A completely new approach to management of civil aviation, Remote Tower systems are revolutionary in nature. While the core functionality and procedures of air traffic control remains the same, the Remote Tower concept eliminates the requirement of a traditional control tower, whose prime purpose is to provide direct line-of-sight views of the whole airport area through its windows.
“Saab is redefining the future of Air Traffic Management. Currently our products and services serve 18 of the 20 busiest airports in the world, including JFK, Dublin, London, Frankfurt, Paris, Amsterdam, Copenhagen and Stockholm. Our Digital Tower Solutions represent the next revolution in air traffic control, enabling air traffic services to be provided more efficiently for any airport, from any remote location,” says Jan Widerström, Chairman and Managing Director, Saab India. In India, Saab has deployed the Advanced – Surface Movement Guidance & Control Systems (A-SMGCS) at five airports. These help to enhance situational awareness and runway safety at these growing airports.
Saab’s Remote Tower Services (RTS) system is the only certified solution meeting required regulations. It is also a fully scalable system, equally suitable for major international airports, single regional airports or local airport clusters, and could help transform India’s aviation landscape in the coming years by supporting quick and efficient development of India’s many regional airports.
Technology Behind The Tower
Using the latest high-technology digital sensors and visual display systems, Remote Towers increase traffic capacity, and enhance safety and efficiency by improving the controllers’ situational awareness. This could act as a force multiplier for India’s regional airports, enabling multiple low-cost, no-frills airports to be controlled from regional hubs.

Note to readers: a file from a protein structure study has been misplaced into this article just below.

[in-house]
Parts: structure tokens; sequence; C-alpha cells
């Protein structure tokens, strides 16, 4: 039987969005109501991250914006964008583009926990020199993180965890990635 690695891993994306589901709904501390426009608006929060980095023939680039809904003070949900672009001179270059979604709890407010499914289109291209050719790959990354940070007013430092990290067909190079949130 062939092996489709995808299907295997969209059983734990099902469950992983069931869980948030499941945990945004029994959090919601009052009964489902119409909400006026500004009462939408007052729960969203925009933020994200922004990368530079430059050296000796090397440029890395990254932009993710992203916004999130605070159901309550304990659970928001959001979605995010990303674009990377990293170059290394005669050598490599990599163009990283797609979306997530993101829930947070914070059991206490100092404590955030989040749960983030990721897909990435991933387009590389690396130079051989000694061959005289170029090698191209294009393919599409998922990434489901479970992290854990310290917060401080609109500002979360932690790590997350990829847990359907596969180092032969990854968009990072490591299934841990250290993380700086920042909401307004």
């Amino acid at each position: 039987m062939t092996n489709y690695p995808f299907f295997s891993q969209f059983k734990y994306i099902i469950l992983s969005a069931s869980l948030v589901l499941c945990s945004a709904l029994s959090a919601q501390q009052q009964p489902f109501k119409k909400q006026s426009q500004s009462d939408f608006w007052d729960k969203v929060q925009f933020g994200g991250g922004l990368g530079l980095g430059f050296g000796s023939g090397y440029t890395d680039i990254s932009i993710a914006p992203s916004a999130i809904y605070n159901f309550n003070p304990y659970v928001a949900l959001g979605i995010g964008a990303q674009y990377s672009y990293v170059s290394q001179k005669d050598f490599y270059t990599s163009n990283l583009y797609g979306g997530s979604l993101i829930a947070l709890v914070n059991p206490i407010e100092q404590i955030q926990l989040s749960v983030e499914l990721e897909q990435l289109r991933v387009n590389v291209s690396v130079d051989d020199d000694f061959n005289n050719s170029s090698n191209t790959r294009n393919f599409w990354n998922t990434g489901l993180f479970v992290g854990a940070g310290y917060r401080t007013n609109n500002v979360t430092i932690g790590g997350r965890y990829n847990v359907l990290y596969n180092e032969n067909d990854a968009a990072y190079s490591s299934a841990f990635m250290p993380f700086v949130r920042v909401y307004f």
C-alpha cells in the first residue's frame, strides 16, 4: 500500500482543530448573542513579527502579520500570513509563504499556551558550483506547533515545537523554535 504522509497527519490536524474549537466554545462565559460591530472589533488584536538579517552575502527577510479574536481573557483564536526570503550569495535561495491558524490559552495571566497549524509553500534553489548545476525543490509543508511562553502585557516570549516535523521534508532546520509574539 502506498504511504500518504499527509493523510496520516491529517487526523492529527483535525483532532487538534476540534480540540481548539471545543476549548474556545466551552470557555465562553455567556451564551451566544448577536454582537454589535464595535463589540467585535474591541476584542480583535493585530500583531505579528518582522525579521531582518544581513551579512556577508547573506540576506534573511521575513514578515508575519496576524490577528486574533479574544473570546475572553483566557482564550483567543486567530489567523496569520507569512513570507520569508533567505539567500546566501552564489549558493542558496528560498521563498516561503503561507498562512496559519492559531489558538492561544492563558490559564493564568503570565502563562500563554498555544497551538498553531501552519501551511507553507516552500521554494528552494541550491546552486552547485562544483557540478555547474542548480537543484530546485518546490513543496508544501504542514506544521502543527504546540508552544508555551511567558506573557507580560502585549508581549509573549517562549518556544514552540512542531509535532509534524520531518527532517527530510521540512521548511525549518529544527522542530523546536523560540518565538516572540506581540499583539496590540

Since it does away with the need for conventional Air Traffic Control towers, Remote Towers can be situated anywhere convenient – at ground level, underground, even completely off the airport, maybe even tens or hundreds of kilometres away. With modern communications systems, distance is not a problem - and the space saved releases valuable airport real estate.
The primary visual information needed by the Air Traffic Control officers is provided by fixed high-definition video cameras, mounted on one or more masts. In combination, these give a complete 360° overview of the airport, irrespective of the size of the airport. Infra-red cameras provide excellent images in darkness as well as fog, and the system remains functional in the worst rainstorms or sandstorms. The fixed cameras are complemented by magnifying pan/tilt/zoom cameras, which the controller can direct to any item of interest.
In the control centre, there is a panoramic wall of TV screens that displays pictures from the cameras for the benefit of the controller. Other sensors transmit radar data, meteorological data and surface-movement information. At larger airports, separate role-based camera views can be supplied for air and ground traffic.
Development Over The Years
Saab and the Swedish Air Navigation Service Provider, LFV, have been jointly working on developing Remote Tower systems since 2005. It has been tested at Swedish airports since 2008, along with conventional systems.
In April 2015, Örnsköldsvik Airport in Sweden became the world’s first remotely managed airport in the world, as Saab’s Remote Tower came into operation. Sweden’s Sundsvall Timrå Airport followed suit in 2016, as will Linköping City Airport this year.
London City Airport and NATS have chosen Saab as the technology provider for a test installation to remotely control air traffic at London City Airport. Successful test installations have also been implemented in Australia, the USA, the Netherlands, Norway and Ireland in diverse environments and at various distances.
In March last year, Saab received the prestigious IHS Jane’s Air Traffic Control Award for delivering the first operational and approved Remote Tower in the world.